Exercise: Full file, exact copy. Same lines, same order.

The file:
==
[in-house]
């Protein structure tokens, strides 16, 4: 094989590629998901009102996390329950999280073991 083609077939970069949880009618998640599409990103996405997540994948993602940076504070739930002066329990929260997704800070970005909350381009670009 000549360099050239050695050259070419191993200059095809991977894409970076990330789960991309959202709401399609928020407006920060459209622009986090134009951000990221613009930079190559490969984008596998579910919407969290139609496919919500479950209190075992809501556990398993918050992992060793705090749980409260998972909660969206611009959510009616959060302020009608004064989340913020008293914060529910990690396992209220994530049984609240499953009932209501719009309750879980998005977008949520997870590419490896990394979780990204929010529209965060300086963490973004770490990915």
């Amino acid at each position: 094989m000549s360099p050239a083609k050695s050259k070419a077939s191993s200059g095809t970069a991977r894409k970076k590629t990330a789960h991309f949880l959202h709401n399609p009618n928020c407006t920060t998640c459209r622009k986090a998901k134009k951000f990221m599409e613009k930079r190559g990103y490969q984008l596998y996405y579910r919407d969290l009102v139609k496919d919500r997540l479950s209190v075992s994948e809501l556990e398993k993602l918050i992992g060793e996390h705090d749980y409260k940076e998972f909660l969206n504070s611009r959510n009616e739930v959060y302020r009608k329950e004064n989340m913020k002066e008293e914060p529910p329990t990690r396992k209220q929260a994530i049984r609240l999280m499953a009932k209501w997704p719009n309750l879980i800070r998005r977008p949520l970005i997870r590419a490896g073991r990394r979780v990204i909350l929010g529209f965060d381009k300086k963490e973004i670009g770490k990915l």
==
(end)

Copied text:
[in-house]
């Protein structure tokens, strides 16, 4: 094989590629998901009102996390329950999280073991 083609077939970069949880009618998640599409990103996405997540994948993602940076504070739930002066329990929260997704800070970005909350381009670009 000549360099050239050695050259070419191993200059095809991977894409970076990330789960991309959202709401399609928020407006920060459209622009986090134009951000990221613009930079190559490969984008596998579910919407969290139609496919919500479950209190075992809501556990398993918050992992060793705090749980409260998972909660969206611009959510009616959060302020009608004064989340913020008293914060529910990690396992209220994530049984609240499953009932209501719009309750879980998005977008949520997870590419490896990394979780990204929010529209965060300086963490973004770490990915």
């Amino acid at each position: 094989m000549s360099p050239a083609k050695s050259k070419a077939s191993s200059g095809t970069a991977r894409k970076k590629t990330a789960h991309f949880l959202h709401n399609p009618n928020c407006t920060t998640c459209r622009k986090a998901k134009k951000f990221m599409e613009k930079r190559g990103y490969q984008l596998y996405y579910r919407d969290l009102v139609k496919d919500r997540l479950s209190v075992s994948e809501l556990e398993k993602l918050i992992g060793e996390h705090d749980y409260k940076e998972f909660l969206n504070s611009r959510n009616e739930v959060y302020r009608k329950e004064n989340m913020k002066e008293e914060p529910p329990t990690r396992k209220q929260a994530i049984r609240l999280m499953a009932k209501w997704p719009n309750l879980i800070r998005r977008p949520l970005i997870r590419a490896g073991r990394r979780v990204i909350l929010g529209f965060d381009k300086k963490e973004i670009g770490k990915l």